True Tales of Packaging History: The Birth of Breakfast Boxes
With the creation of this popular new product, the brothers began to part ways. The Doctor believed in the value of his health regimen above all and placed its importance above mere profit. William, on the other hand, tired of working fifteen hours a day, seven days a week, for a paltry wage under his domineering elder brother. When John refused to build a proper modern factory for the production of the cereal, William had one built when the Doctor was traveling in Europe. William also continued to develop new recipes, creating corn flakes and even experimenting with sugar, a blasphemous ingredient to the health-obsessed Doctor.
When the sanitarium and the cereal factory grew into separate concerns, William was free to add flair to his packaging that his brother resisted. William chose more appetizing titles for his products and his company would eventually pioneer the use of brightly colored cartoon mascots as an alternative to the Doctor’s rather grim choice of a photo of the sanitarium. He printed his name on every box with the warning, “Beware of Imitations. None Genuine Without This Signature,” to deter the competing cereal companies that had sprung up in Battle Creek, and that same signature is still on every box today. William also pioneered the mail-in redemption of prizes to encourage customer loyalty--save those box tops, kids!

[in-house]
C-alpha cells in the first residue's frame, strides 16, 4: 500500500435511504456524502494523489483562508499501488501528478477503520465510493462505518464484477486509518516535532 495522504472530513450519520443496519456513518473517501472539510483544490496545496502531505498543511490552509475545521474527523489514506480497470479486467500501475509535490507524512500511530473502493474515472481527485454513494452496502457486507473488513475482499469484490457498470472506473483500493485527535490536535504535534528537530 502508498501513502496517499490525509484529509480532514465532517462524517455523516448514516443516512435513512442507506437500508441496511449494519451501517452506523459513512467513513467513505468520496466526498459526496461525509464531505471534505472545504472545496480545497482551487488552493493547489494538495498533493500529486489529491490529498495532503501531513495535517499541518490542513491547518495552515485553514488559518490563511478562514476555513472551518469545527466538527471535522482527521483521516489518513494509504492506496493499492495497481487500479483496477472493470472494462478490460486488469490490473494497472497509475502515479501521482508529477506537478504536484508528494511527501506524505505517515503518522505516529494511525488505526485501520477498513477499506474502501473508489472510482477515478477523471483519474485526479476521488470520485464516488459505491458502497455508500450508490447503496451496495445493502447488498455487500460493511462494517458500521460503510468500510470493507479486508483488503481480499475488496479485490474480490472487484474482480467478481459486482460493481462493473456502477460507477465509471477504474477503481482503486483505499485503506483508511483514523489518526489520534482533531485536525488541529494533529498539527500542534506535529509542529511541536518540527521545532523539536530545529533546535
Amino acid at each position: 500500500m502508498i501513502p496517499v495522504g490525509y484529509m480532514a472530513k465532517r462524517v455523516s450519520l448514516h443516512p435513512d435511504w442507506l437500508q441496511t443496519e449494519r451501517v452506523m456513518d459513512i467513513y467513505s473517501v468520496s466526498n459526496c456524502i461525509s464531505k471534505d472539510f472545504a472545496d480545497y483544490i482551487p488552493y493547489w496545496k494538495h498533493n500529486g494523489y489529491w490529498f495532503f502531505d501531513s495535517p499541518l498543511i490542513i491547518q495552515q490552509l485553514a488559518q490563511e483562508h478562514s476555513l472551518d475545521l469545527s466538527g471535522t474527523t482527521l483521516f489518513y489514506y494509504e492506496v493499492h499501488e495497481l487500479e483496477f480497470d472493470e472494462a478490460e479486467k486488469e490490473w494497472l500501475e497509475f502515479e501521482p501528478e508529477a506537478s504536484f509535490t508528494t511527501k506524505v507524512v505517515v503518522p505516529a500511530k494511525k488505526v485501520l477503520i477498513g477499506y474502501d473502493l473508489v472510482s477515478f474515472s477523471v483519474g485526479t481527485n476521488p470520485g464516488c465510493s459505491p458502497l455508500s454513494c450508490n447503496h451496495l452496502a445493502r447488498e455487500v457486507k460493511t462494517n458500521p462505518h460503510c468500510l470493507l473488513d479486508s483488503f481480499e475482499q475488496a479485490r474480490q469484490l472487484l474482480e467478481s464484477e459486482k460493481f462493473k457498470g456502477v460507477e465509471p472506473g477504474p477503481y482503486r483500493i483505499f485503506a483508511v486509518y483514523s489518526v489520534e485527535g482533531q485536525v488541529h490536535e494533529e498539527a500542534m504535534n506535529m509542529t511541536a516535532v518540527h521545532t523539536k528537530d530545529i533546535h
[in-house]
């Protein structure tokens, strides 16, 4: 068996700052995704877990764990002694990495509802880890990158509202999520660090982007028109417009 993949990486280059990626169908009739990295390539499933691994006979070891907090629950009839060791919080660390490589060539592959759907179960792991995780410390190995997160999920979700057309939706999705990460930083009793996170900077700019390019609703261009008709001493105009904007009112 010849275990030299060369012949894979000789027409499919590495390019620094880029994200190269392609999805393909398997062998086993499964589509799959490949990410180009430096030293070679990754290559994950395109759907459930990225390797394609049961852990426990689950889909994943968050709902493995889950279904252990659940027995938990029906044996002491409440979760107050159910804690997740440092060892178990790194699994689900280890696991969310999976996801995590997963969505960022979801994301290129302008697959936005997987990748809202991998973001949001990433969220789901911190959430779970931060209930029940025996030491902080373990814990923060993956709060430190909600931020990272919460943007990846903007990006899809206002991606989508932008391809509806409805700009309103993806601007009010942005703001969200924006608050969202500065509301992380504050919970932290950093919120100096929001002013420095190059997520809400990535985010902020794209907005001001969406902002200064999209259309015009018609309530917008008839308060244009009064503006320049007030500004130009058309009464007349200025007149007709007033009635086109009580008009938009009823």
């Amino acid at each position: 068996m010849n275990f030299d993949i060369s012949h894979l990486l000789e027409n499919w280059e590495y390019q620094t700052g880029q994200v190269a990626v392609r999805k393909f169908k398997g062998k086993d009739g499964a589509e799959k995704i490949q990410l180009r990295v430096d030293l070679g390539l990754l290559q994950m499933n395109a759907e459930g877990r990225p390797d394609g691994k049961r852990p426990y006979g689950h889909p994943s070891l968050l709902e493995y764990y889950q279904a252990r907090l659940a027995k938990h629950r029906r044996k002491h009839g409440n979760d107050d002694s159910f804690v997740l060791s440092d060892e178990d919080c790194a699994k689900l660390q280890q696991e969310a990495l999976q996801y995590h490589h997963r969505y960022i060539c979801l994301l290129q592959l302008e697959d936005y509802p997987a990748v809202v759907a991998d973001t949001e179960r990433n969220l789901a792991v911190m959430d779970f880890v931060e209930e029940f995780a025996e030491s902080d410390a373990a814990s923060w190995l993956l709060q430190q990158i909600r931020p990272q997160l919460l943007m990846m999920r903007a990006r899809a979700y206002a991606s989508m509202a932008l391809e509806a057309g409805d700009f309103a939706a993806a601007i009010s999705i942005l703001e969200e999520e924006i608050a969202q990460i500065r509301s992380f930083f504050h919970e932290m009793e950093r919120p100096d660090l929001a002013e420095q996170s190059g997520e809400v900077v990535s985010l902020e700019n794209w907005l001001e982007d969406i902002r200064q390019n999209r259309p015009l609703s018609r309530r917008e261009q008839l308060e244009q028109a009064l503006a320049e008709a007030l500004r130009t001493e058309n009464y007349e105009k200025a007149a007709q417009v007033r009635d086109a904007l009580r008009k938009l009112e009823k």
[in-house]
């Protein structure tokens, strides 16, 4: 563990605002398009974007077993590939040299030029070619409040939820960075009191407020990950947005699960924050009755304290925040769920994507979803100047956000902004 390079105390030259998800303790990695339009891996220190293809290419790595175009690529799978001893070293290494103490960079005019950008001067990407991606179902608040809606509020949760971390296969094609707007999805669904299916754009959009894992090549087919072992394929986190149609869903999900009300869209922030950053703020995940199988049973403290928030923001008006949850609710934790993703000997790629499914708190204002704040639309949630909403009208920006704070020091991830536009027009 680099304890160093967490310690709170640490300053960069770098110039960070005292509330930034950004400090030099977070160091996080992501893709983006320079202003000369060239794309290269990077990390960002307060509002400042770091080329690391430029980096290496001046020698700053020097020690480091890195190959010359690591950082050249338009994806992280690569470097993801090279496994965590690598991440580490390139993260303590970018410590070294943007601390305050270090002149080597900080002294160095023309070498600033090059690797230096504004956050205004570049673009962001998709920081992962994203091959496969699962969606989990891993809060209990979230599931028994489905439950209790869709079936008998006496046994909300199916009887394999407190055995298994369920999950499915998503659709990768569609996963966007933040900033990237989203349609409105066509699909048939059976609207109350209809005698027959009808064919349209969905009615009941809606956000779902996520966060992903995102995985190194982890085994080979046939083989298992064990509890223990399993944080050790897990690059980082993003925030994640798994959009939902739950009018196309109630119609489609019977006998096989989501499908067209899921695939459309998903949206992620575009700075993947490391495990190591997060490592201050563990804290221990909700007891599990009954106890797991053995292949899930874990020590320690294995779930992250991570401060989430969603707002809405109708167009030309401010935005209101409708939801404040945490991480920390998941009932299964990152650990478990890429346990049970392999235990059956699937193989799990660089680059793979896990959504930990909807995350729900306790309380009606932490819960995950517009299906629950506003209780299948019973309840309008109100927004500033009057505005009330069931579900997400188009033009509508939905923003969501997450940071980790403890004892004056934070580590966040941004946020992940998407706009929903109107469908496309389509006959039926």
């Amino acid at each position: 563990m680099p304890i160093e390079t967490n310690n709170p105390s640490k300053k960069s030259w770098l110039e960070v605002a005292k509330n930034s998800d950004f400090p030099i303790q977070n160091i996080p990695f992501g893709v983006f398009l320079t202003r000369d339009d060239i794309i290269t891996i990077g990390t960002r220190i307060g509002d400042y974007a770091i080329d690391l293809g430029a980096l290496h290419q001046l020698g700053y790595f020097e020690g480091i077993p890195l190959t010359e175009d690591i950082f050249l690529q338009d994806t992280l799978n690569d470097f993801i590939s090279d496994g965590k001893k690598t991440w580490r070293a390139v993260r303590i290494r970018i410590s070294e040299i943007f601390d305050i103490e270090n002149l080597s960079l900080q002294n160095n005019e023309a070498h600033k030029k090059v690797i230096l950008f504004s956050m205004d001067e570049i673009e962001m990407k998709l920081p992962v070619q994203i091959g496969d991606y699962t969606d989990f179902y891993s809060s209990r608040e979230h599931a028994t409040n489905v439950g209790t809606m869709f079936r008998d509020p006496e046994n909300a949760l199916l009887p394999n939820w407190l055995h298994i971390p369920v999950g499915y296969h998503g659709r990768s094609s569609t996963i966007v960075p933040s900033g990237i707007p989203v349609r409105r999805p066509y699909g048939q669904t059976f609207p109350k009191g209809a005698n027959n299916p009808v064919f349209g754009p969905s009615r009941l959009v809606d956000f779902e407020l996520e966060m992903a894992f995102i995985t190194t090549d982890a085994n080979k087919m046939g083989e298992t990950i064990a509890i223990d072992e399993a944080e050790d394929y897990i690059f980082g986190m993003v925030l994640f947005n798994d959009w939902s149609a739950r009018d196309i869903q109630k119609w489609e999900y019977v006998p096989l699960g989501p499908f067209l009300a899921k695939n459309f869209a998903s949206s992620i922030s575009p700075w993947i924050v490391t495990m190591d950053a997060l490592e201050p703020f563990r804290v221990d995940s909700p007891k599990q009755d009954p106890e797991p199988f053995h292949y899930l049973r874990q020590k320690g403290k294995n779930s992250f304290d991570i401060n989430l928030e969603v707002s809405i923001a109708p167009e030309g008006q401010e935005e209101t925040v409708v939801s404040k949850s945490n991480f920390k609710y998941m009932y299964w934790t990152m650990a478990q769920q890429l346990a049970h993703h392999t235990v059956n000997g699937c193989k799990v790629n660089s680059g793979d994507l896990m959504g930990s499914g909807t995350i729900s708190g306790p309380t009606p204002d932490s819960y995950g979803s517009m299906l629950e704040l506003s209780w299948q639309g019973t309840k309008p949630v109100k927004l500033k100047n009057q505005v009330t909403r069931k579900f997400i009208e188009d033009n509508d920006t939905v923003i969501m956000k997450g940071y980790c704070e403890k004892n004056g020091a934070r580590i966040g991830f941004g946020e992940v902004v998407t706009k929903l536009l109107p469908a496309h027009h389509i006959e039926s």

In one way William Kellogg’s cereal boxes were rather different from ours: Kellogg decided to distinguish his boxes from those of his competitors by encasing them inside a heat-sealed plastic bag on which was printed the cereal’s brand name and ad copy. Yes, that’s bag on the outside, box on the inside, and cereal rattling around in the center. It was William’s own son, John L. Kellogg, who developed the now standard practice of putting the bag inside the box. And so it’s been ever since, although there’s always the opportunity for innovation.